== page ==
Construction Worker Wage Protection Act: FAQs
The Construction Worker Wage Protection Act (CWWPA) gives construction workers the right to seek their unpaid wages from the contractor in addition to or instead of the subcontractor that did not pay all of their wages owed. Workers may file a wage claim with the Department of Labor and Industry (DLI) or file a claim in court to recover their unpaid wages.
What is CWWPA?
CWWPA is a law that holds the contractor liable for any unpaid wages, fringe benefits, penalties and liquidated damages owed to a construction worker by a subcontractor under the contractor. If an owner enters into a construction contract with more than one contractor or subcontractor on a construction site, then the owner is considered a contractor and liable for such nonpayment of wages.
When is CWWPA effective?
CWWPA became effective Aug. 1, 2023, and applies to contracts or agreements entered into, renewed, modified or amended on or after Aug. 1, 2023.
Are there exceptions to CWWPA?
CWWPA does not apply to home improvement contracts or to construction work on single-family homes or duplexes unless the project is for more than 10 single-family homes or duplexes. It also does not apply to prevailing-wage projects or to contractors or subcontractors that are a signatory to a collective bargaining agreement with a building and construction trade labor organization that contains an unpaid wages grievance procedure as well as a provision for collection of unpaid fringe benefit contributions.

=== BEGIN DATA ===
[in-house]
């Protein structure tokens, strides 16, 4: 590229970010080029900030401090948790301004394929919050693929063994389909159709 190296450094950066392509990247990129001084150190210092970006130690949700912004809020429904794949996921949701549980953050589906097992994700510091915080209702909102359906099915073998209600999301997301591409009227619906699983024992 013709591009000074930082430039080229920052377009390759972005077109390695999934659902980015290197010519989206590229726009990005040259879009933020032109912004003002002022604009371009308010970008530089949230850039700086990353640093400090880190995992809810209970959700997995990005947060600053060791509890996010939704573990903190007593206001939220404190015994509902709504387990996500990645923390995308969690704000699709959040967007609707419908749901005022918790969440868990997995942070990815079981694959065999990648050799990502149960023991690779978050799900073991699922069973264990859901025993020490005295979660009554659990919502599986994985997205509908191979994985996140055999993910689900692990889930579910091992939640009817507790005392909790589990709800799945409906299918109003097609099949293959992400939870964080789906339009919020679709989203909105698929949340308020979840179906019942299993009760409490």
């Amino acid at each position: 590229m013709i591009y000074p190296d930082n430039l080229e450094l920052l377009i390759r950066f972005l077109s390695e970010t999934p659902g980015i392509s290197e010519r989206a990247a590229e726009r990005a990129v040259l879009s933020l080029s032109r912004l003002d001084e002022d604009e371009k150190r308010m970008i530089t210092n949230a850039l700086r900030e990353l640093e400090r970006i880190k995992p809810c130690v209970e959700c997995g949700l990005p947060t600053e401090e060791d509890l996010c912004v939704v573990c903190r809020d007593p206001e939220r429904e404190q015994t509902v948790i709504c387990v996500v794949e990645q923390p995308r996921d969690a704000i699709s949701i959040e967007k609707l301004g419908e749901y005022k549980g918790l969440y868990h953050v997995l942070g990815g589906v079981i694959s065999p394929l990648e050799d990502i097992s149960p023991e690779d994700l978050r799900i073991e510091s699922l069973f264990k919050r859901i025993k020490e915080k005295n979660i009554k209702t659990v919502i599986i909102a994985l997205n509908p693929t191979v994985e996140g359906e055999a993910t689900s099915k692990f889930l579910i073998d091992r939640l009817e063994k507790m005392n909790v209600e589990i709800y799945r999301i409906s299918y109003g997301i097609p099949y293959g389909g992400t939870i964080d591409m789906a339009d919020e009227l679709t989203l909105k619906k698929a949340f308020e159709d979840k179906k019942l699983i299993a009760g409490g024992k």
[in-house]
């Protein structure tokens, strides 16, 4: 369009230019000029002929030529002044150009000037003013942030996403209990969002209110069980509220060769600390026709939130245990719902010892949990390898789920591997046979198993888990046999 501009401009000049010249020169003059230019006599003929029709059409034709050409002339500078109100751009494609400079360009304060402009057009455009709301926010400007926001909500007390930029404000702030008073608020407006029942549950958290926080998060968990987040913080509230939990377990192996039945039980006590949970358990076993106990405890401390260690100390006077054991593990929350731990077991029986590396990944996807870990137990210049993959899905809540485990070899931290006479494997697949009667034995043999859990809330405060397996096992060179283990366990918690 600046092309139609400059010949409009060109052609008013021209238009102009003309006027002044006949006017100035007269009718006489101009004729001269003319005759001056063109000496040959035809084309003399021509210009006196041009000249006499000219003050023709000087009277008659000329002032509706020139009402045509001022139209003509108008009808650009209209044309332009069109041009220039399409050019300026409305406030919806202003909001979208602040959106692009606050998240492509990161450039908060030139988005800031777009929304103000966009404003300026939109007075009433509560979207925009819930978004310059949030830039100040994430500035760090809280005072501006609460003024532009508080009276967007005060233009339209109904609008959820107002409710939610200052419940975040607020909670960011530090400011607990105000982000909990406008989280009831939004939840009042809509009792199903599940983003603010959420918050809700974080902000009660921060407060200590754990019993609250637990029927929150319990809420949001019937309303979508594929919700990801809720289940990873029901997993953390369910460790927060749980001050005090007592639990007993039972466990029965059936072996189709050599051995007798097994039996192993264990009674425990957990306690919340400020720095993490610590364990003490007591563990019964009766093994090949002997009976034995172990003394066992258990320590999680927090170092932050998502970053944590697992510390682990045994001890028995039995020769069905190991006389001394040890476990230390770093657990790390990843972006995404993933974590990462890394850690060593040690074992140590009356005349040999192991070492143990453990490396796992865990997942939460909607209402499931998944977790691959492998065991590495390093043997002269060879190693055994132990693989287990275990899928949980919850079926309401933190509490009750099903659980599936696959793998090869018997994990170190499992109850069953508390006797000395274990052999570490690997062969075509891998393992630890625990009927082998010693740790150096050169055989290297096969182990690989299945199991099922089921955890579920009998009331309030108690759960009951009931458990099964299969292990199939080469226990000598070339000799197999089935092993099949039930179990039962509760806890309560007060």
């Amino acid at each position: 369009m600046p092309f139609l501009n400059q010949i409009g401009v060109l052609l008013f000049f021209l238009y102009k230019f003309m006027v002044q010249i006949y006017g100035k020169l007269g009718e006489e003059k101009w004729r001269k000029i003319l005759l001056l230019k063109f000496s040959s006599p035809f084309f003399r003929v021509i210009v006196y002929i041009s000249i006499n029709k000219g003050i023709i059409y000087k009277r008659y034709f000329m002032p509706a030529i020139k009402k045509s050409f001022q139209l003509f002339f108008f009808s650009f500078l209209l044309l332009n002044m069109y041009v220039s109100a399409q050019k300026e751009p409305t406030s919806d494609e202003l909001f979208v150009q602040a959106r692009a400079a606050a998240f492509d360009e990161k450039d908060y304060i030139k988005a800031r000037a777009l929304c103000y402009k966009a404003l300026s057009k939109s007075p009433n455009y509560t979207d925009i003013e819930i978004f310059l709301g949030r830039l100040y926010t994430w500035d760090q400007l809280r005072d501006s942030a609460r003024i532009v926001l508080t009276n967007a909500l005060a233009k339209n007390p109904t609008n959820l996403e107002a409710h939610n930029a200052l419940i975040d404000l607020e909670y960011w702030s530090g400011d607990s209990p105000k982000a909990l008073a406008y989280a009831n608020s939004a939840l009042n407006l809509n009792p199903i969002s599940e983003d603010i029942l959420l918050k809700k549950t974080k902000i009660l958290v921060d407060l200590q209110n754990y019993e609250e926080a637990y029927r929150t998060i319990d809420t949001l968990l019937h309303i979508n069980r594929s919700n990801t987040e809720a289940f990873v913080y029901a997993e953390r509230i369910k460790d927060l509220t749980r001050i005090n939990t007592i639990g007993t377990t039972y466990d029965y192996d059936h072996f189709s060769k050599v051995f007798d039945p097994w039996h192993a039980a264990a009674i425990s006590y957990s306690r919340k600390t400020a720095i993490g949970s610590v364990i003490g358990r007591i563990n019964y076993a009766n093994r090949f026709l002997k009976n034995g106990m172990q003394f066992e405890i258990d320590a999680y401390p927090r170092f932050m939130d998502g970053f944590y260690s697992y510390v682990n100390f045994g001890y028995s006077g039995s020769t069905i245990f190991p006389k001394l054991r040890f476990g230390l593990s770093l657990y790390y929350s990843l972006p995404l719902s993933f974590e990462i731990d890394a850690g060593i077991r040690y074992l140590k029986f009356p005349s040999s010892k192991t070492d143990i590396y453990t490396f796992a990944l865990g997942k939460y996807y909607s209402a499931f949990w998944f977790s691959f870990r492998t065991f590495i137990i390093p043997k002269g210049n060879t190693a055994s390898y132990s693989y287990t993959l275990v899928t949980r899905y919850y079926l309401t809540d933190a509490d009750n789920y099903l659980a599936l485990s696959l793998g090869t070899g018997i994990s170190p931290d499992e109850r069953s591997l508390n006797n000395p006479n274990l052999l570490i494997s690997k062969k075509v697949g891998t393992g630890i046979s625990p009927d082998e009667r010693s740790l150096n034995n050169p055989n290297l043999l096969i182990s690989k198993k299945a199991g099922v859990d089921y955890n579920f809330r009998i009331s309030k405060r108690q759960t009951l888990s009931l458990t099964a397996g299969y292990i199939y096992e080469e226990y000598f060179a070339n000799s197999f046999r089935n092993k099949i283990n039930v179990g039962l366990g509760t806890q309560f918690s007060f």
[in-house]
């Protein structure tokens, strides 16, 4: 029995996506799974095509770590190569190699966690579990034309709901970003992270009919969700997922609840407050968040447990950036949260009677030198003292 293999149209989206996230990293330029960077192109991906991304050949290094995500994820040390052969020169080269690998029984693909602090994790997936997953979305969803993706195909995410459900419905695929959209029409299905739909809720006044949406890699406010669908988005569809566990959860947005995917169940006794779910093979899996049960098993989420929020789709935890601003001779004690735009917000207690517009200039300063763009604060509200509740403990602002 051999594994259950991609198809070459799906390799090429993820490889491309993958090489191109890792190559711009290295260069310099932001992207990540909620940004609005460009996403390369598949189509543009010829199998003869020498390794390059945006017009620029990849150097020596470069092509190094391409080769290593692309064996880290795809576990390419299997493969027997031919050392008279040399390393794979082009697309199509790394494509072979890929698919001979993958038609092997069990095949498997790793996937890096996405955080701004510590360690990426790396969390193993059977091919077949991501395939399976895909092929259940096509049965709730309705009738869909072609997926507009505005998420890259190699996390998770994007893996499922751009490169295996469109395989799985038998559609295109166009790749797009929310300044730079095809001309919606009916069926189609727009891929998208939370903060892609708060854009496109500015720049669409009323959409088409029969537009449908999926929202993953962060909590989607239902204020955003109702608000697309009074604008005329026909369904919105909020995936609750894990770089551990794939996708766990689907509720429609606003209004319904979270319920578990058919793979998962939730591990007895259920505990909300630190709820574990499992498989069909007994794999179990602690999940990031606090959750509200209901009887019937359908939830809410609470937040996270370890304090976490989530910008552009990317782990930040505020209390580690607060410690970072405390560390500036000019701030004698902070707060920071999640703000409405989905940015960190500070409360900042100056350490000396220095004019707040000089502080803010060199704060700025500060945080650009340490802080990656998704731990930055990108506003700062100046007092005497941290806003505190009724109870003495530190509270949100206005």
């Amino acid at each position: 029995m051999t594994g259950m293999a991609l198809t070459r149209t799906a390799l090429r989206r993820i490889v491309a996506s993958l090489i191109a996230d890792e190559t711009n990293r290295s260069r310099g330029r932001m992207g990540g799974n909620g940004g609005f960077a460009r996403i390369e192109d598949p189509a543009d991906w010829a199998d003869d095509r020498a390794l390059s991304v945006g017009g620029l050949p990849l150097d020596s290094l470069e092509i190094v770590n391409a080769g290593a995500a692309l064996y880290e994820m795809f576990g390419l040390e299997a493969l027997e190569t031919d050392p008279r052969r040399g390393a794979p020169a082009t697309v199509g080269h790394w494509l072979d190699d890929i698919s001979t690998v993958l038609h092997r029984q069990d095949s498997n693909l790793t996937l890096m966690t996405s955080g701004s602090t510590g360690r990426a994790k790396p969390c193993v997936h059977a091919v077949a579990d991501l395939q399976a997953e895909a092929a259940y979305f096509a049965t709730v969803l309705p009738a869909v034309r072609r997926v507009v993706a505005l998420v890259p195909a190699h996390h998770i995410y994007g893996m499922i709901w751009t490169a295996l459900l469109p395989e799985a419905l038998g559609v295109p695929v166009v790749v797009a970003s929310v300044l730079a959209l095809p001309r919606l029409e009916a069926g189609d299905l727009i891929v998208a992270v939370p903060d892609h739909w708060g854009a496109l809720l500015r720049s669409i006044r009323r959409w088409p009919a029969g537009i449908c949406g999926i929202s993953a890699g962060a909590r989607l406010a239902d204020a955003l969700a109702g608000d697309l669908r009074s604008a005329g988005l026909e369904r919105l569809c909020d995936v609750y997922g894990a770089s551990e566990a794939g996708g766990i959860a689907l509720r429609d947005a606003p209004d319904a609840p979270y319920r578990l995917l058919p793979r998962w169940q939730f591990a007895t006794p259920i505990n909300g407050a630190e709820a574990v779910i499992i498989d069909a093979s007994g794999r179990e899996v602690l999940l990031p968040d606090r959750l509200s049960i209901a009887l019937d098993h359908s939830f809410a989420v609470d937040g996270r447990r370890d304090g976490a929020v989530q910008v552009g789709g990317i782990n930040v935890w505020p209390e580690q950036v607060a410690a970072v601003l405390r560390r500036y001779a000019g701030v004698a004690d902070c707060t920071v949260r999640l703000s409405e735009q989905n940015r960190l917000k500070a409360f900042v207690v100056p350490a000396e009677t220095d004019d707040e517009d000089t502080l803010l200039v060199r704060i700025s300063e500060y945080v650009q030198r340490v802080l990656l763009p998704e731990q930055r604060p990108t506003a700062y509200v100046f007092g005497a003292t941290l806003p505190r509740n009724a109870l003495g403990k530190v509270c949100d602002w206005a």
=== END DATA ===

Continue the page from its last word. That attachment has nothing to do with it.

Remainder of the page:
Is a contractor required to pay the unpaid wages of a worker if the subcontractor says the worker is an independent contractor or a "1099 worker" instead of their employee?
Yes, a contractor cannot avoid paying wages under CWWPA by saying a worker is an independent contractor instead of an employee unless the worker meets all nine elements of the independent contractor test.
What can a contractor do to monitor wage payment on a construction project?
Under CWWPA, a contractor can request the following information and records from subcontractors, which are then required to provide the requested information and records within 15 days of the request:
payroll records to review payment of wages and fringe benefit contributions;
the names of all employees and independent contractors of a subcontractor;
the anticipated contract start date;
the scheduled duration of work;
local unions with which a subcontractor is a signatory contractor; and
the names and telephone numbers of subcontractors.
I recently completed work on a construction project and the subcontractor did not pay all of my wages. What can I do?
Make a demand for your final wages. If your employer does not pay you after receiving your letter, contact the DLI Wage and Hour unit to file a wage claim or other complaint.
Employees also have the option of filing a claim in court if the employer does not pay wages as required under Minnesota law.
Where can I get more information about filing a wage claim?
For more information about filing a wage claim, contact DLI's Labor Standards Division at firstname.lastname@example.org or 651-284-5075.